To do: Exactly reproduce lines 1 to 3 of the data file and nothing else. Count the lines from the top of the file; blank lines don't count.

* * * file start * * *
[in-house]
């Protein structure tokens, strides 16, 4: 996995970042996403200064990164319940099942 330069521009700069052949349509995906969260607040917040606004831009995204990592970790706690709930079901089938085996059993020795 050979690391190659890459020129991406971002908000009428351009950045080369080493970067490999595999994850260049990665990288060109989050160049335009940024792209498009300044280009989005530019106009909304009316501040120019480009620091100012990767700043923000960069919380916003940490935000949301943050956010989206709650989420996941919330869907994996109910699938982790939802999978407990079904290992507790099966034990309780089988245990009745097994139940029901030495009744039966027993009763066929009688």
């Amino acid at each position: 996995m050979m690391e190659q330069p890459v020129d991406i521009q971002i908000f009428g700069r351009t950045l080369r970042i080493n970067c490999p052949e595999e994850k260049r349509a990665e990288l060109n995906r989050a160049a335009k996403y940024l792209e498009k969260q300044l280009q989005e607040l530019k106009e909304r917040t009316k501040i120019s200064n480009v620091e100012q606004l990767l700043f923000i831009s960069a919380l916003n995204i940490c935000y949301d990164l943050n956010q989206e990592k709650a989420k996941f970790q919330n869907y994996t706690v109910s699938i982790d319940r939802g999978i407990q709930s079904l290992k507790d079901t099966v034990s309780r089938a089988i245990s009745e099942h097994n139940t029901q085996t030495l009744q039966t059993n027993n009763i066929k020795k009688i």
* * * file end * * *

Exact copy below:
[in-house]
């Protein structure tokens, strides 16, 4: 996995970042996403200064990164319940099942 330069521009700069052949349509995906969260607040917040606004831009995204990592970790706690709930079901089938085996059993020795 050979690391190659890459020129991406971002908000009428351009950045080369080493970067490999595999994850260049990665990288060109989050160049335009940024792209498009300044280009989005530019106009909304009316501040120019480009620091100012990767700043923000960069919380916003940490935000949301943050956010989206709650989420996941919330869907994996109910699938982790939802999978407990079904290992507790099966034990309780089988245990009745097994139940029901030495009744039966027993009763066929009688």
């Amino acid at each position: 996995m050979m690391e190659q330069p890459v020129d991406i521009q971002i908000f009428g700069r351009t950045l080369r970042i080493n970067c490999p052949e595999e994850k260049r349509a990665e990288l060109n995906r989050a160049a335009k996403y940024l792209e498009k969260q300044l280009q989005e607040l530019k106009e909304r917040t009316k501040i120019s200064n480009v620091e100012q606004l990767l700043f923000i831009s960069a919380l916003n995204i940490c935000y949301d990164l943050n956010q989206e990592k709650a989420k996941f970790q919330n869907y994996t706690v109910s699938i982790d319940r939802g999978i407990q709930s079904l290992k507790d079901t099966v034990s309780r089938a089988i245990s009745e099942h097994n139940t029901q085996t030495l009744q039966t059993n027993n009763i066929k020795k009688i």